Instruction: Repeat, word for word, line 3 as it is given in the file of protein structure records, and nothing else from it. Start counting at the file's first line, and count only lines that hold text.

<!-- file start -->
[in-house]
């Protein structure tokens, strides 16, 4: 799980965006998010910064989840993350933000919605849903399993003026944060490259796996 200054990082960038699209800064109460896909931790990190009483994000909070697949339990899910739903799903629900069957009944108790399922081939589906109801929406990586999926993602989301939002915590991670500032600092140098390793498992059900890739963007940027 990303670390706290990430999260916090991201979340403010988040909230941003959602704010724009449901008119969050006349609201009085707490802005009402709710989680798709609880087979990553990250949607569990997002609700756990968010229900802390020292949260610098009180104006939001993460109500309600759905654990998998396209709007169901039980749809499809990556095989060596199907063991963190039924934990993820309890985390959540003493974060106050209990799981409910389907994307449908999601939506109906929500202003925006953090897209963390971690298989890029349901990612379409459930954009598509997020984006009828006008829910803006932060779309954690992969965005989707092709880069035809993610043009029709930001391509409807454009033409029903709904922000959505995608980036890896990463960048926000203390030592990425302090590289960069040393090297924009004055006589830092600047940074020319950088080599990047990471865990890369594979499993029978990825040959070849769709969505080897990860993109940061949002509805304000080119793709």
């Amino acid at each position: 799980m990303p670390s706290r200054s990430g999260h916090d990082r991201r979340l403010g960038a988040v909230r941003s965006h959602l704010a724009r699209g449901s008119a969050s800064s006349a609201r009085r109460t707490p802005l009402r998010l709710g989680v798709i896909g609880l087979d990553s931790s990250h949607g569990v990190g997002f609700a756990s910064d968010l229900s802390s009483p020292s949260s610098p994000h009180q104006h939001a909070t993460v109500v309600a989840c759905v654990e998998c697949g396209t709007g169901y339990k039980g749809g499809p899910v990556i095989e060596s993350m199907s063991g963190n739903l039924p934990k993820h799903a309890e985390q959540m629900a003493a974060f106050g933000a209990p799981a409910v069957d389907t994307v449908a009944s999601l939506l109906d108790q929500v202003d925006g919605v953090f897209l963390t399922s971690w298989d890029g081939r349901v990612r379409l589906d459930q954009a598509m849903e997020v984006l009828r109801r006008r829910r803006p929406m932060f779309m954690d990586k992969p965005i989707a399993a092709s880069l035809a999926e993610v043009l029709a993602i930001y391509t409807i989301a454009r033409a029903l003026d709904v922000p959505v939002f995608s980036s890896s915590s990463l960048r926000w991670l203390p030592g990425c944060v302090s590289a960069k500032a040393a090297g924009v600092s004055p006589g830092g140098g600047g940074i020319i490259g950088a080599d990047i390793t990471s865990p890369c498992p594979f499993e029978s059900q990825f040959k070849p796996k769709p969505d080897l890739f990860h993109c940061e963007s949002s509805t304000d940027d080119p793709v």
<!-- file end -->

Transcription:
């Amino acid at each position: 799980m990303p670390s706290r200054s990430g999260h916090d990082r991201r979340l403010g960038a988040v909230r941003s965006h959602l704010a724009r699209g449901s008119a969050s800064s006349a609201r009085r109460t707490p802005l009402r998010l709710g989680v798709i896909g609880l087979d990553s931790s990250h949607g569990v990190g997002f609700a756990s910064d968010l229900s802390s009483p020292s949260s610098p994000h009180q104006h939001a909070t993460v109500v309600a989840c759905v654990e998998c697949g396209t709007g169901y339990k039980g749809g499809p899910v990556i095989e060596s993350m199907s063991g963190n739903l039924p934990k993820h799903a309890e985390q959540m629900a003493a974060f106050g933000a209990p799981a409910v069957d389907t994307v449908a009944s999601l939506l109906d108790q929500v202003d925006g919605v953090f897209l963390t399922s971690w298989d890029g081939r349901v990612r379409l589906d459930q954009a598509m849903e997020v984006l009828r109801r006008r829910r803006p929406m932060f779309m954690d990586k992969p965005i989707a399993a092709s880069l035809a999926e993610v043009l029709a993602i930001y391509t409807i989301a454009r033409a029903l003026d709904v922000p959505v939002f995608s980036s890896s915590s990463l960048r926000w991670l203390p030592g990425c944060v302090s590289a960069k500032a040393a090297g924009v600092s004055p006589g830092g140098g600047g940074i020319i490259g950088a080599d990047i390793t990471s865990p890369c498992p594979f499993e029978s059900q990825f040959k070849p796996k769709p969505d080897l890739f990860h993109c940061e963007s949002s509805t304000d940027d080119p793709v």